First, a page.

Publication

Survival of Escherichia coli in the environment: fundamental and public health aspects

van Elsas, J. D., Semenov, A. V., Costa, R. & Trevors, J. T., Feb-2011, In : ISME Journal. 5, 2, p. 173-183 11 p.

Research output: Contribution to journalReview articleAcademicpeer-review

In this review, our current understanding of the species Escherichia coli and its persistence in the open environment is examined. E. coli consists of six different subgroups, which are separable by genomic analyses. Strains within each subgroup occupy various ecological niches, and can be broadly characterized by either commensalistic or different pathogenic behaviour. In relevant cases, genomic islands can be pinpointed that underpin the behaviour. Thus, genomic islands of, on the one hand, broad environmental significance, and, on the other hand, virulence, are highlighted in the context of E. coli survival in its niches. A focus is further placed on experimental studies on the survival of the different types of E. coli in soil, manure and water. Overall, the data suggest that E. coli can persist, for varying periods of time, in such terrestrial and aquatic habitats. In particular, the considerable persistence of the pathogenic E. coli O157:H7 is of importance, as its acid tolerance may be expected to confer a fitness asset in the more acidic environments. In this context, the extent to which E. coli interacts with its human/animal host and the organism's survivability in natural environments are compared. In addition, the effect of the diversity and community structure of the indigenous microbiota on the fate of invading E. coli populations in the open environment is discussed. Such a relationship is of importance to our knowledge of both public and environmental health. The ISME Journal (2011) 5, 173-183; doi:10.1038/ismej.2010.80; published online 24 June 2010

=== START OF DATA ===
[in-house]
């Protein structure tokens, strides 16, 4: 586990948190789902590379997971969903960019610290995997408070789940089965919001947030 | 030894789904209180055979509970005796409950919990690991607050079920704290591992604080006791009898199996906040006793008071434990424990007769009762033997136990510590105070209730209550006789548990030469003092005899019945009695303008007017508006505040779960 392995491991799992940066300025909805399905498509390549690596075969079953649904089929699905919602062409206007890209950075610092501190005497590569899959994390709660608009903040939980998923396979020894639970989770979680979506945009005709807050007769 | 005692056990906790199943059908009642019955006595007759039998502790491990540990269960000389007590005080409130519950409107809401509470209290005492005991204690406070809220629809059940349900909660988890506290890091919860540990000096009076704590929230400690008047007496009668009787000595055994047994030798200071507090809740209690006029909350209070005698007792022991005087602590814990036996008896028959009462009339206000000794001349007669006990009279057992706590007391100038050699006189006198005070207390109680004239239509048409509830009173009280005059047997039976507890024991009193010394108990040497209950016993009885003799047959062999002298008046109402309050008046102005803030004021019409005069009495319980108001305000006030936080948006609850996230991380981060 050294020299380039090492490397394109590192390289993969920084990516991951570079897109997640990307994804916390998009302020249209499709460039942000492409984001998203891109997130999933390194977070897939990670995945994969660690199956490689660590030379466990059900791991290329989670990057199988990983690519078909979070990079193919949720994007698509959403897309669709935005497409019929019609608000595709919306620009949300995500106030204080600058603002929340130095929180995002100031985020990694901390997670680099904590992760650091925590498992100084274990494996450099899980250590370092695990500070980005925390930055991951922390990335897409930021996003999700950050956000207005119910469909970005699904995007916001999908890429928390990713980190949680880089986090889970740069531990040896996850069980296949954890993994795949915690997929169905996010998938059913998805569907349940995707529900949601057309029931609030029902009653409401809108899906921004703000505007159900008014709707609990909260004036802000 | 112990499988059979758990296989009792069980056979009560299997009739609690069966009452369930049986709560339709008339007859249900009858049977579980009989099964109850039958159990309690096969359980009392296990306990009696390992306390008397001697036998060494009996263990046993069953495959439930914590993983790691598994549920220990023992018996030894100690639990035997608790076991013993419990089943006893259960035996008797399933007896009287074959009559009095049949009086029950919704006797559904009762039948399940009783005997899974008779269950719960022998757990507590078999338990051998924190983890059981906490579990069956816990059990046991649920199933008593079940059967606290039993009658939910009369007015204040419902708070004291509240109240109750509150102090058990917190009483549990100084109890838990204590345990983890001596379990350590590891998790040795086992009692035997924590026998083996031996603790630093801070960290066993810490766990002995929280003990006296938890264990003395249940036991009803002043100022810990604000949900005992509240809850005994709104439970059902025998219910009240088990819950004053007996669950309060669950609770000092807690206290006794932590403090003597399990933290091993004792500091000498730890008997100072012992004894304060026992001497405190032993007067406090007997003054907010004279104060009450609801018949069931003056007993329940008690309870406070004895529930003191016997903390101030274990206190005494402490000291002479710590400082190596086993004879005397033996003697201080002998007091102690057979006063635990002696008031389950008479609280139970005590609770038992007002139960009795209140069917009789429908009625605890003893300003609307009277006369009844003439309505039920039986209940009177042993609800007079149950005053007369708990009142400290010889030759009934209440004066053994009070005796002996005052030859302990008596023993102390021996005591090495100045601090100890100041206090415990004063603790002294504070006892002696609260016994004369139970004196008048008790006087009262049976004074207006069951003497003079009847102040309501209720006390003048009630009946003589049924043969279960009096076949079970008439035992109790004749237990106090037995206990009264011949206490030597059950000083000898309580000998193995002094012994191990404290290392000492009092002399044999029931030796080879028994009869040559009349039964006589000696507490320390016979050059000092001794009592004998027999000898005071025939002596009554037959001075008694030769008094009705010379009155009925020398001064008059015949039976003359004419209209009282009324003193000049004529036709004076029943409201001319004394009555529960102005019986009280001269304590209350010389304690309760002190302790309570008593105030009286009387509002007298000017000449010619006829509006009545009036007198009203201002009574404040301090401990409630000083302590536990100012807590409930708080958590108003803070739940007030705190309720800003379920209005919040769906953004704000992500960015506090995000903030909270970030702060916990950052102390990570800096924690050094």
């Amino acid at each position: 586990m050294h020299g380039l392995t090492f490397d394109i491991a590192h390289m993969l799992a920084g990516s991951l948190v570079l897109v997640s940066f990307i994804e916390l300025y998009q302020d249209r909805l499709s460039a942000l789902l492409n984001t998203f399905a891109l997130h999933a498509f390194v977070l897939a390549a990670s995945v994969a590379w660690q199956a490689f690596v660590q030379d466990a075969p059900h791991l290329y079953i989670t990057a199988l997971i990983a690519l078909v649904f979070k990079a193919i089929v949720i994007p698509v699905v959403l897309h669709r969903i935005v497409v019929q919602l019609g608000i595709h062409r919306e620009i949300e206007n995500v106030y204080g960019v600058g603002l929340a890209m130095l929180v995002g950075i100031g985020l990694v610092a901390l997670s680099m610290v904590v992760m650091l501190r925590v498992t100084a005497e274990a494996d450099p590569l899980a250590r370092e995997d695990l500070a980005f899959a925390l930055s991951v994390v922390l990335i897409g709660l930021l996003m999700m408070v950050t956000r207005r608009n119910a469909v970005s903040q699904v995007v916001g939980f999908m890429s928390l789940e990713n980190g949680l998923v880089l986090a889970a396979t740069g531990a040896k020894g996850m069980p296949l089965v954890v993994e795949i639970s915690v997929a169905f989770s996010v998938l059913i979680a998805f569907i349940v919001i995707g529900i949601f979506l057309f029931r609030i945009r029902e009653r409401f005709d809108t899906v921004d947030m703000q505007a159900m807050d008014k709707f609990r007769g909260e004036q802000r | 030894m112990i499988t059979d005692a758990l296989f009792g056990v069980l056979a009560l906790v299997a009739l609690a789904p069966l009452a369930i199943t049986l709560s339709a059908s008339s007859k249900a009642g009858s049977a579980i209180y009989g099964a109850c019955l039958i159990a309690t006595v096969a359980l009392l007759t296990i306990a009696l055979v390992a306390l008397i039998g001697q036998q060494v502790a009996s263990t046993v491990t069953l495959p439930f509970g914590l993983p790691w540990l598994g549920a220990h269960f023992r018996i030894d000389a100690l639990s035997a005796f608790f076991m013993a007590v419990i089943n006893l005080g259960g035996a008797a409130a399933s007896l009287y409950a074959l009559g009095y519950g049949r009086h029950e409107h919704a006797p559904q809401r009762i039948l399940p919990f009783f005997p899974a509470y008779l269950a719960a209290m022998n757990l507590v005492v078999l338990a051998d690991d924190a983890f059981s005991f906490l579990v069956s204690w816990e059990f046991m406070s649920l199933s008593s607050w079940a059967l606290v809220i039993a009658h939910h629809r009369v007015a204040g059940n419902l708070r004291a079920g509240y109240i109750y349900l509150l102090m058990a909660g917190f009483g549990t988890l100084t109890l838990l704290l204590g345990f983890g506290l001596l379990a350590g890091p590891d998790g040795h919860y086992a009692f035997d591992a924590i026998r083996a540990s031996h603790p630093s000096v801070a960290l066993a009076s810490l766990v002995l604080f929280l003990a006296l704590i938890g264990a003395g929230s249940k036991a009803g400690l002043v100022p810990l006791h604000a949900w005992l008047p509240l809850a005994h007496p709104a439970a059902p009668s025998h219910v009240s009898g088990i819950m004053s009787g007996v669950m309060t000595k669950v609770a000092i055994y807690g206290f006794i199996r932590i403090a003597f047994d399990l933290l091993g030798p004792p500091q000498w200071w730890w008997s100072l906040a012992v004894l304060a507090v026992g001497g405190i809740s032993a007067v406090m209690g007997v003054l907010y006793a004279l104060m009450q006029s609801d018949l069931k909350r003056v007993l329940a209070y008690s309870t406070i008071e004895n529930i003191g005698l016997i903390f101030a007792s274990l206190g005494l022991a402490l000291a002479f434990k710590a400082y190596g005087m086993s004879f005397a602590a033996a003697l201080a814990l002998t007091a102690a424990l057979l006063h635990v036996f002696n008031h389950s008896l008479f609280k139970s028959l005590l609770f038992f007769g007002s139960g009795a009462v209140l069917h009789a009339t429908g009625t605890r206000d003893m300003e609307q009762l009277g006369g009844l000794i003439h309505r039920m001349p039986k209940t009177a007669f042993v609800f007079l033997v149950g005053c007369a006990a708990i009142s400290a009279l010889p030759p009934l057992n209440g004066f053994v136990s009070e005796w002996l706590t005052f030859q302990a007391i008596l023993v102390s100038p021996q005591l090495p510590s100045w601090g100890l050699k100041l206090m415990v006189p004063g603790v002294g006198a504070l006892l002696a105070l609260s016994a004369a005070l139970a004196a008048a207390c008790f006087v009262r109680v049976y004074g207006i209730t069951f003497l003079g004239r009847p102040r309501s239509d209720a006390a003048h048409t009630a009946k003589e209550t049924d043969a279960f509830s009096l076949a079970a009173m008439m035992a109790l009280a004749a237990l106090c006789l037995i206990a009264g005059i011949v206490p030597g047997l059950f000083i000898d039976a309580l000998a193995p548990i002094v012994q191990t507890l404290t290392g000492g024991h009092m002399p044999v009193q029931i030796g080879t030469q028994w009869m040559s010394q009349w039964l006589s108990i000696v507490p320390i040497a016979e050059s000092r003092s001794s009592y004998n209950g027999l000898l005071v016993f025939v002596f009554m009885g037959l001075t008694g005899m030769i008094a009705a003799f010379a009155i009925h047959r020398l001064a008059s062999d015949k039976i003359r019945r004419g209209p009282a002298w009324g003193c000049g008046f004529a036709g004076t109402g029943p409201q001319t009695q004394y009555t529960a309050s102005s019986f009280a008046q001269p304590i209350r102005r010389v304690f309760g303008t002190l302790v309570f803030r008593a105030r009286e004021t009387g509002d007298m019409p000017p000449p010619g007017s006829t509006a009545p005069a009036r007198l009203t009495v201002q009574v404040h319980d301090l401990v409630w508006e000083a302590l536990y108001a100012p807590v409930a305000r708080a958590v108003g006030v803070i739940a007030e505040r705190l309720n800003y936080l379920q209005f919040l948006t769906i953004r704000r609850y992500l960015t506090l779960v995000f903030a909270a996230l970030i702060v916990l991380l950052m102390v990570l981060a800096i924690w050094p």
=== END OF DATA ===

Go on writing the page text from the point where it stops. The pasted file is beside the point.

Original languageEnglish
Pages (from-to)173-183
Number of pages11
JournalISME Journal
Volume5
Issue number2
Publication statusPublished - Feb-2011

    Keywords

  • soil, ecology, E. coli, environment, molecular methods, pathogen, public health, survival, ENTERICA SEROVAR TYPHIMURIUM, MANURE-AMENDED SOIL, LONG-TERM SURVIVAL, SALMONELLA-ENTERICA, ACID RESISTANCE, GENE-EXPRESSION, COW MANURE, O157-H7 SURVIVAL, GENOMIC ISLANDS, BOVINE MANURE

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